Bandhani Silk - Traditional Tie-Dye
'Bandhani' comes from the Sanskrit words 'bhandana' and 'bandha' which both mean 'to tie.' Bandhani refers to both the tie-dye method, known internationally by its Malay-Indonesian name plangi, and the finished fabric. The English word 'bandana' also comes from the same Sanskrit root words.
The special technique that creates the square patterns with yellow or white dots in the center that are characteristic of bandhani fabrics includes pinching up and resist tying areas of the fabric before dying. Dyers usually use a sheet of plastic pierced with pinholes to denote the spaces that need tying.
This sheet is held over the fabric and the dyer spreads geri, a water-based solution of red ochre, soot, or burnt sienna, over it with a sponge or rag. An imprint of the pinholes is left behind and workers, usually women and girls, will tie them using plain cotton yarn. They hold the tied fabric up by using the pointed nails of their pinkie fingers.
The parts of the fabric that are meant to appear as yellow or white dots are also similarly imprinted and tied. If there are other colors that are meant to appear in the fabric, the cloth will be retied after each subsequent dying.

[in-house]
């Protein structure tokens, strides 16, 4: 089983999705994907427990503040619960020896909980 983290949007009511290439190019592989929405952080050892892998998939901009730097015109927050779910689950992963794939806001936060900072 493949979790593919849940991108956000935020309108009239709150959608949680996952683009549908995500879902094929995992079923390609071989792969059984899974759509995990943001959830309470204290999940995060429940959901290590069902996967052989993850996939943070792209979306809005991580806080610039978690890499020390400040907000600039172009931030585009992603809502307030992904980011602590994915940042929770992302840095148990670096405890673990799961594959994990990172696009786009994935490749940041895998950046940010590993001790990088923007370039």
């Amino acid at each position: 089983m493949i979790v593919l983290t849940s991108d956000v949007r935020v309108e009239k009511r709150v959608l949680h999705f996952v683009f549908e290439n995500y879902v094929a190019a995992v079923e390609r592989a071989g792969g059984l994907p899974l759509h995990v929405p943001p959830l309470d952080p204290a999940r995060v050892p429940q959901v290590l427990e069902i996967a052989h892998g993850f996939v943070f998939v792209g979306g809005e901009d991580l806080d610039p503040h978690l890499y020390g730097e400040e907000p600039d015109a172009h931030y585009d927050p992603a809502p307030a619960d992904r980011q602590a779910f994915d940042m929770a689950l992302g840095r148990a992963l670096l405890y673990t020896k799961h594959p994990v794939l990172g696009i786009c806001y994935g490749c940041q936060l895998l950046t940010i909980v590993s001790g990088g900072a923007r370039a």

In Gujurat the dying is done by submerging the cloth in a dye-bath, while in Rajasthan it's usually spot-dyed by hand.
Bandhani is also a fairly common technique that is applied to all sorts of fabric all over India. The rural women of Western India, for instance, typically wear cotton odhani shawls made with the bandhani method.
Traditionally, the bandhani squares are set against red and dark red and will form swirling or floral designs. Nowadays, though, you can find bandhani in every color of the rainbow and in a multitude of different patterns.
Bandhani fabrics tend to get more expensive the more knots there are tied into it, i.e. the more patterned it is and the more squares it has.
Fine Gujurati bandhani saris, known as garcholas, contains a patterned gridwork of tiny bandhani squares of yellow dots set against a bright red backdrop. Gharcholas can also be a large dupatta given to a Gujarati bride.
They contain lotus flowers, dancing women, and elephant motifs. These saris are highly detailed, and production centers in Kutch and Saurashtra.
Bandhani production is spread out over all of Western India and different regions are the best at different types of bandhani. Kutchi is a center for traditional bandhani work while Ahmedabad is where most of the cheap and affordable bandhani is produced.
In Rajasthan, the finest bandhani is made in Bikaner. There needs to be a river by the towns were bandhani is produced in order to rinse out the dye.
Generally, more colors are used in Rajasthani bandhani than in Gujurati.
To tell if a bandhani sari is genuine bandhani and not a printed imitation, it should be sold with its ties still intact. Then you have the excitement of pulling the thread out to see the full design.
Photos courtesy of Sari Shop, Exotic India, Khatri Jamnadas Bechardas, Saree Dreams, and Maharaja Me
Sources: Indian Textiles by John Gillow & Nicholas Barnard